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Chemistry, Manufacturing, and Controls Requirements: Bridging and 505(b)(2)
One of the main causes of Refusal to File / Receive actions by the US FDA is due to inadequate Chemistry, Manufacturing, and Controls (CMC) data. This missing data relates to formulation issues, incomplete stability data, and inactive ingredients listed above the limits found in the Inactive Ingredients Database without appropriate supportive data. A drug under development for approval via the 505(b)(2) pathway must link the safety and efficacy of the Listed Drug (LD) to the proposed drug product. Specifically, the 505(b)(2) application must include sufficient data to demonstrate that the proposed drug product meets the statutory approval standard for safety and effectiveness. In addition, to gain CMC right of reference, a bridging clinical study may also be required.
So, what is meant by a bridging study for CMC purposes? During the 505(b)(2) drug development process, a company will often change the formulation, components, or active pharmaceutical ingredient (API). A review of the evolution of the formulation and the data supporting the comparability of the different formulations provides the basis for the Pharmaceutical Development section of the submission document. The resultant sum of these changes must be evaluated for impact on the safety and efficacy of the proposed drug product to gain approval (see 21 CFR 314.54(a)).
Let’s look at some examples where we may need to do additional pre-clinical or clinical studies to show that the proposed changes don’t alter the conclusions reached by the phase 1 pharmacokinetic bridging study.
API supplies may be interchangeable, but frequently they are not. A good example is an active raw material that can be extracted from plant origins, or alternatively, can be chemically synthesized. The ‘same’ material from these different sources would likely present different impurity profiles. Toxicological qualification of the worst-case impurity profile is a pivotal non-clinical study. It is not only good practice to include the majority of the representative impurities in the non-clinical toxicology studies, it is a requirement that FDA has addressed (guidance Q3A – Impurities in New Drug Substances).
A bridging study can be done in the lab using, for example, dissolution testing. Consider a USP excipient change, perhaps due to change in vendor. It is possible that even though an excipient from different suppliers meet the USP requirements, each may perform differently during the manufacture of the product or on stability, providing an unwelcome surprise. This performance difference can be traced to any number of reasons, e.g. residual solvent variations, changes in particle size distributions, different crystal morphology, etc.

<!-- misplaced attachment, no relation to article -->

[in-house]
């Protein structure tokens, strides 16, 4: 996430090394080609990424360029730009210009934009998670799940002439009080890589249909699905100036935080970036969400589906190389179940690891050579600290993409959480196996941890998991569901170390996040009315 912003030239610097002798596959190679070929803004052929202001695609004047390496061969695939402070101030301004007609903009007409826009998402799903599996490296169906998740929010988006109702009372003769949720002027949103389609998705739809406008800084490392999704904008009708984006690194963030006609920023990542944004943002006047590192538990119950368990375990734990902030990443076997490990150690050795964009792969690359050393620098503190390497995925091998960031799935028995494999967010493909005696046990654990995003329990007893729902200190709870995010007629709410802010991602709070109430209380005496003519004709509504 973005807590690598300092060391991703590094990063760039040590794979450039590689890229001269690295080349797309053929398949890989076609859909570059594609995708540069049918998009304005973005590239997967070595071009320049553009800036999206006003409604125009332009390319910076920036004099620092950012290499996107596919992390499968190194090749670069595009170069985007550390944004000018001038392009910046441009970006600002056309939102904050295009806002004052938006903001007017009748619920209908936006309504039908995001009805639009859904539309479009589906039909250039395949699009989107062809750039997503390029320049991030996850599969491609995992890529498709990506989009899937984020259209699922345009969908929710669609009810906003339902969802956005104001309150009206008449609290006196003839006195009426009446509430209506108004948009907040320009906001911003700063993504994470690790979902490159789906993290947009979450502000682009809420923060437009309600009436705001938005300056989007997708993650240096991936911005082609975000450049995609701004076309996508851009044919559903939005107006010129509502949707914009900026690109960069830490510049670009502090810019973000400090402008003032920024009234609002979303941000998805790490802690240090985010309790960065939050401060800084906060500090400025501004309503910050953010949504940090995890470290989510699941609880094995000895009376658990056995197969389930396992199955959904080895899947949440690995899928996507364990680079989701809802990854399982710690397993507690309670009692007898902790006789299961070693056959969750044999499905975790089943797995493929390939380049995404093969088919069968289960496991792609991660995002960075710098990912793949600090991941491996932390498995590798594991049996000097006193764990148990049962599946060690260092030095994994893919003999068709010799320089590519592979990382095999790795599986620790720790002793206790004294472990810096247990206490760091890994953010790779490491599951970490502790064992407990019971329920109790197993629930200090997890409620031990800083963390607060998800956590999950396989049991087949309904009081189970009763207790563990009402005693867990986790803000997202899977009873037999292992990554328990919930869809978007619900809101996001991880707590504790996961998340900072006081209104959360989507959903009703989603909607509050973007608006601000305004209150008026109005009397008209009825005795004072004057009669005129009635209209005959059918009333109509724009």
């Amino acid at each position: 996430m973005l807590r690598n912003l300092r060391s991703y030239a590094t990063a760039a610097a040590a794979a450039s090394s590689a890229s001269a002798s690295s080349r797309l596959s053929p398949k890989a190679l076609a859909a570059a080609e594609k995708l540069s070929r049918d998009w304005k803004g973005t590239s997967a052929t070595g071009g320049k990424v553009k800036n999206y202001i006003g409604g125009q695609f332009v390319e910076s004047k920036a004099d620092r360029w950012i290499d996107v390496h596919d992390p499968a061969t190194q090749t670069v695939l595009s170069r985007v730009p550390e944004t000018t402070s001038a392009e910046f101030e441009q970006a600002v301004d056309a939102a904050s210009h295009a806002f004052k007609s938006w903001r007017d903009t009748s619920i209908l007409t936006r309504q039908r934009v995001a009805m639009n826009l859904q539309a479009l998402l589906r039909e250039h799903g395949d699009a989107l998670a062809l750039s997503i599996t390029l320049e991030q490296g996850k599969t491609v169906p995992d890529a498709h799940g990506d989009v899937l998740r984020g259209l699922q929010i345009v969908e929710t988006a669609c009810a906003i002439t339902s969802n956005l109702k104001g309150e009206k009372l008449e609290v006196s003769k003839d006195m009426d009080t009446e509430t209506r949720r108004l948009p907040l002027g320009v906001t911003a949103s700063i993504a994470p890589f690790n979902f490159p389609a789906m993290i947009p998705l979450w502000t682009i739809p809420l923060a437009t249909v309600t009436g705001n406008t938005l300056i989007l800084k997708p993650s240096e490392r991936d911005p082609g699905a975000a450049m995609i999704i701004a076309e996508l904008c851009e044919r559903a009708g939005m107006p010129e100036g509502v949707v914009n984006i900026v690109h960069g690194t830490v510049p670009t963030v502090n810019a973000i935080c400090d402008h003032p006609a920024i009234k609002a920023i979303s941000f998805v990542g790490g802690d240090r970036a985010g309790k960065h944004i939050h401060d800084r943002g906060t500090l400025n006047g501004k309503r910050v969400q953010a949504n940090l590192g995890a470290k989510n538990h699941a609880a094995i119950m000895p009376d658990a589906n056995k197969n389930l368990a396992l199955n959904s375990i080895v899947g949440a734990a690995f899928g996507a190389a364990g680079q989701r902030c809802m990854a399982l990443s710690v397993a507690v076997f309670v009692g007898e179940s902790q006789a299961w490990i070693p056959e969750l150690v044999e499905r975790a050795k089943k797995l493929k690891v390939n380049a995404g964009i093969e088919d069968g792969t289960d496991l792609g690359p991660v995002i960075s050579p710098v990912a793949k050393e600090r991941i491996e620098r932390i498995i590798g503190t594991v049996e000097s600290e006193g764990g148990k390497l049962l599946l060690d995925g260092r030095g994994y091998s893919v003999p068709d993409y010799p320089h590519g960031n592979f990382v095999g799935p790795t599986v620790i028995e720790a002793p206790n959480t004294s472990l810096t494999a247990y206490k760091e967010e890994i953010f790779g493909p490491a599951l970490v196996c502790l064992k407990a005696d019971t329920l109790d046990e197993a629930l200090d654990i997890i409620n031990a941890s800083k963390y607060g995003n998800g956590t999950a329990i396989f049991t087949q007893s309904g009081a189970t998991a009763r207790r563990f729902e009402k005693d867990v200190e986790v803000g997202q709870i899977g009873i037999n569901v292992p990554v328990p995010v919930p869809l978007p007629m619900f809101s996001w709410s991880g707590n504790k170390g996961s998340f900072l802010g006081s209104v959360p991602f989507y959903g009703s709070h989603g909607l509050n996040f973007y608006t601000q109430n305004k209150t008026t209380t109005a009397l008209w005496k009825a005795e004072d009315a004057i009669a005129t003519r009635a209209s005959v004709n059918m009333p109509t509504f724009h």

When a change is made during development, documentation of the change and evaluation of the impact will lead to a decision whether this will influence the product quality, most typically apparent in the bioavailability. This evaluation should be protocol driven. If a major change is proposed, a determination should be made by the scientific team as to the most critical performance characteristic to study. A comparability protocol can be written and submitted in advance of the change to FDA ultimately shortening the approval time for changes to an already-approved product. The resulting (before and after) products can be studied side-by-side in a well-controlled dissolution experiment which can address the bioequivalence and the comparative bioavailability. If the dissolution experiments are inconclusive, an in vivo animal model bridging study may be required to verify that the efficacy or safety of the product is consistent with what has been produced throughout the development program.
If a sponsor has had several different formulations during the development program and has not performed a bridging study, then questions may arise as to the validity of data collected before changing. The FDA will request some bridge, before they can accept those early data. This can be difficult to reproduce if enough data were not collected during the early phases of development. If, for example, the vendor for the API source is out of business it would be difficult to demonstrate equivalence to a new vendors’ material. Likewise, changes to the manufacturing process due to unforeseen circumstances may interfere with the ability to demonstrate equivalency between processes. Any time there is a change in the CMC, proving consistency becomes more difficult. There are many reasons why consistency might be difficult to prove if a sponsor waits until the agency asks for it.
Taking care to review the implications of changes during the development process and incorporate prudent comparability protocols at the right point in the program can answer most questions and address issues before they become problems. From a quality management standpoint, these issues should be addressed by a robust Change Control program. In every case, working to ensure consistency in every aspect of CMC is needed to provide a coherent and approvable Pharmaceutical Development Summary for the proposed drug product.
Camargo’s in-house CMC experts specialize in bridging data for 505(b)(2) drug candidates to that of the approved listed drug and can help get your development program back on track or address issues before they start. To learn more, contact us.
Robert Kessler, PhD, Senior Director of Analytical Development, Camargo Pharmaceutical Services
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Camargo Pharmaceutical Services provides comprehensive drug development solutions, specializing in customized programs including the 505(b)(2) pathway.